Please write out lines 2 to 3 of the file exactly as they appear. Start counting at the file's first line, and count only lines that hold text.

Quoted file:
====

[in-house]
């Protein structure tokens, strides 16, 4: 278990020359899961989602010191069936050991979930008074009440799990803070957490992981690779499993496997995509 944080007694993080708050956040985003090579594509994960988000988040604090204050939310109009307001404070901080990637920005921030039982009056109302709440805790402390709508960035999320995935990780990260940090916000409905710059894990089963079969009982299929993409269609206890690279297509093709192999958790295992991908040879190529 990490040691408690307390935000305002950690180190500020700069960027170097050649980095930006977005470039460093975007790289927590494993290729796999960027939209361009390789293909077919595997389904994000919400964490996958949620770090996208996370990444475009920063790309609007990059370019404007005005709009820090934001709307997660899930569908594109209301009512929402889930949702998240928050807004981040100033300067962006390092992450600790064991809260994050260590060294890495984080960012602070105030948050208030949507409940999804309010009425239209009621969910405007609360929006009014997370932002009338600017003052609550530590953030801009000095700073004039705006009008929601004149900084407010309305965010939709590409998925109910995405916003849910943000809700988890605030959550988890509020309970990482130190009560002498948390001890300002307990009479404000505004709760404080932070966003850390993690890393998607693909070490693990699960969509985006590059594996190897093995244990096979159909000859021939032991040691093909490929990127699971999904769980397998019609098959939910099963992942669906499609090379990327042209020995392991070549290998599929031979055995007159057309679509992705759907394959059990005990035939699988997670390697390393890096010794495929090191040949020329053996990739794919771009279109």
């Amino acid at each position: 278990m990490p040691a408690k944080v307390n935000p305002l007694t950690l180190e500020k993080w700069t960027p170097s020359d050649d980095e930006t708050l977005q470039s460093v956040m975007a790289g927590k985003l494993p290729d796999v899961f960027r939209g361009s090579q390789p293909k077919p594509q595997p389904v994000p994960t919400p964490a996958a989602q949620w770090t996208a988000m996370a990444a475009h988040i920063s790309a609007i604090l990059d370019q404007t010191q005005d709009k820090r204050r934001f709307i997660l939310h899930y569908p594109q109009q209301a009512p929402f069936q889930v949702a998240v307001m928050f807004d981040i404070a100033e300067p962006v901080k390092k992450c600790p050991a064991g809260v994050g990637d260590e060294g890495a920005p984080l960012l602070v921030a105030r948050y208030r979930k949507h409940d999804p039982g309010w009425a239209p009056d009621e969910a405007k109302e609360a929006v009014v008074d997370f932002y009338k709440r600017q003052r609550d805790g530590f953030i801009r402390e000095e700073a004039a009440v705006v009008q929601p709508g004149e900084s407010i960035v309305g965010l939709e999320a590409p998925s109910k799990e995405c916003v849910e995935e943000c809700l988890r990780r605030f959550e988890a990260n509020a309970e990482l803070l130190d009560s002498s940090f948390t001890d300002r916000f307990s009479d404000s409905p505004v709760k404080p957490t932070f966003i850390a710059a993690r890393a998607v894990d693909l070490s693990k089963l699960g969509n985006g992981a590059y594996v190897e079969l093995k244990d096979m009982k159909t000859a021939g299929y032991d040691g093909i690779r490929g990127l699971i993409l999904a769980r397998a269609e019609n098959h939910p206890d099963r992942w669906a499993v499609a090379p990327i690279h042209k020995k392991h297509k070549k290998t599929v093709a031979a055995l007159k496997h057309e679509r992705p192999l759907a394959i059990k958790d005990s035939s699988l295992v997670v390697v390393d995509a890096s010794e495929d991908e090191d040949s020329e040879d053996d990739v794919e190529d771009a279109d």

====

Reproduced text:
């Protein structure tokens, strides 16, 4: 278990020359899961989602010191069936050991979930008074009440799990803070957490992981690779499993496997995509 944080007694993080708050956040985003090579594509994960988000988040604090204050939310109009307001404070901080990637920005921030039982009056109302709440805790402390709508960035999320995935990780990260940090916000409905710059894990089963079969009982299929993409269609206890690279297509093709192999958790295992991908040879190529 990490040691408690307390935000305002950690180190500020700069960027170097050649980095930006977005470039460093975007790289927590494993290729796999960027939209361009390789293909077919595997389904994000919400964490996958949620770090996208996370990444475009920063790309609007990059370019404007005005709009820090934001709307997660899930569908594109209301009512929402889930949702998240928050807004981040100033300067962006390092992450600790064991809260994050260590060294890495984080960012602070105030948050208030949507409940999804309010009425239209009621969910405007609360929006009014997370932002009338600017003052609550530590953030801009000095700073004039705006009008929601004149900084407010309305965010939709590409998925109910995405916003849910943000809700988890605030959550988890509020309970990482130190009560002498948390001890300002307990009479404000505004709760404080932070966003850390993690890393998607693909070490693990699960969509985006590059594996190897093995244990096979159909000859021939032991040691093909490929990127699971999904769980397998019609098959939910099963992942669906499609090379990327042209020995392991070549290998599929031979055995007159057309679509992705759907394959059990005990035939699988997670390697390393890096010794495929090191040949020329053996990739794919771009279109």
């Amino acid at each position: 278990m990490p040691a408690k944080v307390n935000p305002l007694t950690l180190e500020k993080w700069t960027p170097s020359d050649d980095e930006t708050l977005q470039s460093v956040m975007a790289g927590k985003l494993p290729d796999v899961f960027r939209g361009s090579q390789p293909k077919p594509q595997p389904v994000p994960t919400p964490a996958a989602q949620w770090t996208a988000m996370a990444a475009h988040i920063s790309a609007i604090l990059d370019q404007t010191q005005d709009k820090r204050r934001f709307i997660l939310h899930y569908p594109q109009q209301a009512p929402f069936q889930v949702a998240v307001m928050f807004d981040i404070a100033e300067p962006v901080k390092k992450c600790p050991a064991g809260v994050g990637d260590e060294g890495a920005p984080l960012l602070v921030a105030r948050y208030r979930k949507h409940d999804p039982g309010w009425a239209p009056d009621e969910a405007k109302e609360a929006v009014v008074d997370f932002y009338k709440r600017q003052r609550d805790g530590f953030i801009r402390e000095e700073a004039a009440v705006v009008q929601p709508g004149e900084s407010i960035v309305g965010l939709e999320a590409p998925s109910k799990e995405c916003v849910e995935e943000c809700l988890r990780r605030f959550e988890a990260n509020a309970e990482l803070l130190d009560s002498s940090f948390t001890d300002r916000f307990s009479d404000s409905p505004v709760k404080p957490t932070f966003i850390a710059a993690r890393a998607v894990d693909l070490s693990k089963l699960g969509n985006g992981a590059y594996v190897e079969l093995k244990d096979m009982k159909t000859a021939g299929y032991d040691g093909i690779r490929g990127l699971i993409l999904a769980r397998a269609e019609n098959h939910p206890d099963r992942w669906a499993v499609a090379p990327i690279h042209k020995k392991h297509k070549k290998t599929v093709a031979a055995l007159k496997h057309e679509r992705p192999l759907a394959i059990k958790d005990s035939s699988l295992v997670v390697v390393d995509a890096s010794e495929d991908e090191d040949s020329e040879d053996d990739v794919e190529d771009a279109d």